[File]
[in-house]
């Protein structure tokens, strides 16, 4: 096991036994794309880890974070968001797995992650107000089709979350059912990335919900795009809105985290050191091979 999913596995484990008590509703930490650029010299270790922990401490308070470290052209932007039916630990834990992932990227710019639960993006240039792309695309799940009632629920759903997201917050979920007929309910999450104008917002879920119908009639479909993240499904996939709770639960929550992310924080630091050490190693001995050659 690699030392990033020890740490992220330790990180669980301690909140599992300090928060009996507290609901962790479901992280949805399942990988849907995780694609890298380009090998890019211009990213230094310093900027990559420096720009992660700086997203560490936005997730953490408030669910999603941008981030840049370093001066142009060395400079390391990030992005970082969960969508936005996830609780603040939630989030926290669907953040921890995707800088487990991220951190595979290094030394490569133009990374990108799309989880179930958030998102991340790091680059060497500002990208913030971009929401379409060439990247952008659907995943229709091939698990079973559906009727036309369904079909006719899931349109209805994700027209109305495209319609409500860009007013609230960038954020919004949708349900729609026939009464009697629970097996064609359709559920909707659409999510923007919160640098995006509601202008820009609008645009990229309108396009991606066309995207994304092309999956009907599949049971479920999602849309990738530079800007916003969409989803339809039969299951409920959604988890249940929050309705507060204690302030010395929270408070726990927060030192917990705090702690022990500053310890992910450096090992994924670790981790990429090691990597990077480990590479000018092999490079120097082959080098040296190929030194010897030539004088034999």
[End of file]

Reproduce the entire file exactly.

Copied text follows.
[in-house]
């Protein structure tokens, strides 16, 4: 096991036994794309880890974070968001797995992650107000089709979350059912990335919900795009809105985290050191091979 999913596995484990008590509703930490650029010299270790922990401490308070470290052209932007039916630990834990992932990227710019639960993006240039792309695309799940009632629920759903997201917050979920007929309910999450104008917002879920119908009639479909993240499904996939709770639960929550992310924080630091050490190693001995050659 690699030392990033020890740490992220330790990180669980301690909140599992300090928060009996507290609901962790479901992280949805399942990988849907995780694609890298380009090998890019211009990213230094310093900027990559420096720009992660700086997203560490936005997730953490408030669910999603941008981030840049370093001066142009060395400079390391990030992005970082969960969508936005996830609780603040939630989030926290669907953040921890995707800088487990991220951190595979290094030394490569133009990374990108799309989880179930958030998102991340790091680059060497500002990208913030971009929401379409060439990247952008659907995943229709091939698990079973559906009727036309369904079909006719899931349109209805994700027209109305495209319609409500860009007013609230960038954020919004949708349900729609026939009464009697629970097996064609359709559920909707659409999510923007919160640098995006509601202008820009609008645009990229309108396009991606066309995207994304092309999956009907599949049971479920999602849309990738530079800007916003969409989803339809039969299951409920959604988890249940929050309705507060204690302030010395929270408070726990927060030192917990705090702690022990500053310890992910450096090992994924670790981790990429090691990597990077480990590479000018092999490079120097082959080098040296190929030194010897030539004088034999």